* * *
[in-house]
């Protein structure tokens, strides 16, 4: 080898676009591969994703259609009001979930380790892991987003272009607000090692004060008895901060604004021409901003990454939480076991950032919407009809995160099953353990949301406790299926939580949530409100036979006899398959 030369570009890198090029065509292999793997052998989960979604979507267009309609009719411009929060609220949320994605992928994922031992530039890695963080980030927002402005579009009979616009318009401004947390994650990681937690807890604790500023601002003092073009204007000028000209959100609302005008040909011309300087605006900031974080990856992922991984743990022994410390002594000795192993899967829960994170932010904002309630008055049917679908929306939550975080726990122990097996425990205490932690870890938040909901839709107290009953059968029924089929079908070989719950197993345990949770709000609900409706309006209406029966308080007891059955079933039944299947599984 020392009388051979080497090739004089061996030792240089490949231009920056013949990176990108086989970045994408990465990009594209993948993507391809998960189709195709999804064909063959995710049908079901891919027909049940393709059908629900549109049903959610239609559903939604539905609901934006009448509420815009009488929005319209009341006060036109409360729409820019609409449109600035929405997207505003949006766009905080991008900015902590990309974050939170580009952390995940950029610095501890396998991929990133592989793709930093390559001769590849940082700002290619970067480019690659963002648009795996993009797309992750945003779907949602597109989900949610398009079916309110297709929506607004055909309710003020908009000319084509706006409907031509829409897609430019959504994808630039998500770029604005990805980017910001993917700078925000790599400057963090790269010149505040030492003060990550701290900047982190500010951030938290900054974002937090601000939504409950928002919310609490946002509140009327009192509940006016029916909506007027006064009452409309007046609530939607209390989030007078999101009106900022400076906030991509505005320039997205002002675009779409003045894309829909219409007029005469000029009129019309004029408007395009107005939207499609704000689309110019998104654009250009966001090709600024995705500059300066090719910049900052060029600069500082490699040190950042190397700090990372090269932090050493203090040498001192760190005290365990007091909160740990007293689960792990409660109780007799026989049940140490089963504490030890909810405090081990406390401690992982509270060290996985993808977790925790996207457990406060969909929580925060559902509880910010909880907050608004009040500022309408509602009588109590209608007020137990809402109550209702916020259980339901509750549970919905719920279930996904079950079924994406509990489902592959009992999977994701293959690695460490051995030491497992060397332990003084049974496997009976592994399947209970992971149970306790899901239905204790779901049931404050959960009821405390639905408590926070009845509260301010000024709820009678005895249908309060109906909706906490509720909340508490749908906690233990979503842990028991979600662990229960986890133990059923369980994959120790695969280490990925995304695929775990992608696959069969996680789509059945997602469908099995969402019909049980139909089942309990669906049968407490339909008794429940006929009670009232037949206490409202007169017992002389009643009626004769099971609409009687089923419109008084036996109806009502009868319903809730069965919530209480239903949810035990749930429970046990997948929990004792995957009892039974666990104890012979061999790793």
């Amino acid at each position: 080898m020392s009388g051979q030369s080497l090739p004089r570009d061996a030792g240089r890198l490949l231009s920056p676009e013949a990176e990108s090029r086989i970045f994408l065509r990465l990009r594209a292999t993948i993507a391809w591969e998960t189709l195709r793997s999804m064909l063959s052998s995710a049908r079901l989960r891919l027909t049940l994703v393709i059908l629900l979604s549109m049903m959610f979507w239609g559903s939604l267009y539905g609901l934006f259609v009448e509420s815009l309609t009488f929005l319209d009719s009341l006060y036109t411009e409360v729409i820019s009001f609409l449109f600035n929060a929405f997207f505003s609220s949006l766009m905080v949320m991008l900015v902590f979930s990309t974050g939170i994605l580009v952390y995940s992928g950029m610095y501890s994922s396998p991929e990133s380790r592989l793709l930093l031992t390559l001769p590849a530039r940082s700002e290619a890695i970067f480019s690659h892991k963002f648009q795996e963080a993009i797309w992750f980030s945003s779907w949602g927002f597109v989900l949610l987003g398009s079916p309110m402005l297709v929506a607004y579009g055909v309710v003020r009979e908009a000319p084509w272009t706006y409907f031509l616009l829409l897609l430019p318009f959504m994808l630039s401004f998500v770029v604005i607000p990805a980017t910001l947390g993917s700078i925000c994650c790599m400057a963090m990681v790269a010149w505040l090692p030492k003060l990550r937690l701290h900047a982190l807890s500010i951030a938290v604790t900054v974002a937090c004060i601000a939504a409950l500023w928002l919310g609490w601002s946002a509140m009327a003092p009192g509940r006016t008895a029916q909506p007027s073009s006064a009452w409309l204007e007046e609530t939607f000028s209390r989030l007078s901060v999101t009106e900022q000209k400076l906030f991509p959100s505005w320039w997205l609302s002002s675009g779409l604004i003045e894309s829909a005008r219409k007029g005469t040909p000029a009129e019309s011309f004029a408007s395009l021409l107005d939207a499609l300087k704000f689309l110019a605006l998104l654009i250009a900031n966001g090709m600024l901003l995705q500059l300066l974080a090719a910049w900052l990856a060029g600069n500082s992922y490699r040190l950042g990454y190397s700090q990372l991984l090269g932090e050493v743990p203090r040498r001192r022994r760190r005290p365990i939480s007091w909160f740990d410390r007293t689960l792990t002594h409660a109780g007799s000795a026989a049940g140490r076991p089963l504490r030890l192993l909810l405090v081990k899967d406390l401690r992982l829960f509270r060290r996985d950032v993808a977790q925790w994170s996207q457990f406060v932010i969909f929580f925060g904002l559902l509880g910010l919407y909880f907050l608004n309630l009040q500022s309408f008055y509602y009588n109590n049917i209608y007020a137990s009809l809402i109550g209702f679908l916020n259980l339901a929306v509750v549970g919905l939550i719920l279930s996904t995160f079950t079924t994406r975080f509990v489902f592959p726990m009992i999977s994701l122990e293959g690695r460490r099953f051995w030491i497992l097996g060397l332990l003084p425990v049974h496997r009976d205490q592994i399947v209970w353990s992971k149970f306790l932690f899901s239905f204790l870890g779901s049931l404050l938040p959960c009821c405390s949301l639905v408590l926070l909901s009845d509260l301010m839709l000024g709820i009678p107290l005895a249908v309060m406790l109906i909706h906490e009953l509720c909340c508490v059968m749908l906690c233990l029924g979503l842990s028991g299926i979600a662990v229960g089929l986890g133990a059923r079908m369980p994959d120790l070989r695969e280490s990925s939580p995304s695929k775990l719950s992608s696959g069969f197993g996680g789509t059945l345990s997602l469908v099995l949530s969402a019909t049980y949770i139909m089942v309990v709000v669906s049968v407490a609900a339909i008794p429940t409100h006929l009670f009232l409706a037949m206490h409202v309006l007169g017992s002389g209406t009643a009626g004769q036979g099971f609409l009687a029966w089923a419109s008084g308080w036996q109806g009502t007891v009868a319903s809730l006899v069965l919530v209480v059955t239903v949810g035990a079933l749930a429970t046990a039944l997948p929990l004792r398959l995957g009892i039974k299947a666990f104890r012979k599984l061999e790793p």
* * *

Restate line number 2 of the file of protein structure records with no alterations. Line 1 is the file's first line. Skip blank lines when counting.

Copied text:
């Protein structure tokens, strides 16, 4: 080898676009591969994703259609009001979930380790892991987003272009607000090692004060008895901060604004021409901003990454939480076991950032919407009809995160099953353990949301406790299926939580949530409100036979006899398959 030369570009890198090029065509292999793997052998989960979604979507267009309609009719411009929060609220949320994605992928994922031992530039890695963080980030927002402005579009009979616009318009401004947390994650990681937690807890604790500023601002003092073009204007000028000209959100609302005008040909011309300087605006900031974080990856992922991984743990022994410390002594000795192993899967829960994170932010904002309630008055049917679908929306939550975080726990122990097996425990205490932690870890938040909901839709107290009953059968029924089929079908070989719950197993345990949770709000609900409706309006209406029966308080007891059955079933039944299947599984 020392009388051979080497090739004089061996030792240089490949231009920056013949990176990108086989970045994408990465990009594209993948993507391809998960189709195709999804064909063959995710049908079901891919027909049940393709059908629900549109049903959610239609559903939604539905609901934006009448509420815009009488929005319209009341006060036109409360729409820019609409449109600035929405997207505003949006766009905080991008900015902590990309974050939170580009952390995940950029610095501890396998991929990133592989793709930093390559001769590849940082700002290619970067480019690659963002648009795996993009797309992750945003779907949602597109989900949610398009079916309110297709929506607004055909309710003020908009000319084509706006409907031509829409897609430019959504994808630039998500770029604005990805980017910001993917700078925000790599400057963090790269010149505040030492003060990550701290900047982190500010951030938290900054974002937090601000939504409950928002919310609490946002509140009327009192509940006016029916909506007027006064009452409309007046609530939607209390989030007078999101009106900022400076906030991509505005320039997205002002675009779409003045894309829909219409007029005469000029009129019309004029408007395009107005939207499609704000689309110019998104654009250009966001090709600024995705500059300066090719910049900052060029600069500082490699040190950042190397700090990372090269932090050493203090040498001192760190005290365990007091909160740990007293689960792990409660109780007799026989049940140490089963504490030890909810405090081990406390401690992982509270060290996985993808977790925790996207457990406060969909929580925060559902509880910010909880907050608004009040500022309408509602009588109590209608007020137990809402109550209702916020259980339901509750549970919905719920279930996904079950079924994406509990489902592959009992999977994701293959690695460490051995030491497992060397332990003084049974496997009976592994399947209970992971149970306790899901239905204790779901049931404050959960009821405390639905408590926070009845509260301010000024709820009678005895249908309060109906909706906490509720909340508490749908906690233990979503842990028991979600662990229960986890133990059923369980994959120790695969280490990925995304695929775990992608696959069969996680789509059945997602469908099995969402019909049980139909089942309990669906049968407490339909008794429940006929009670009232037949206490409202007169017992002389009643009626004769099971609409009687089923419109008084036996109806009502009868319903809730069965919530209480239903949810035990749930429970046990997948929990004792995957009892039974666990104890012979061999790793």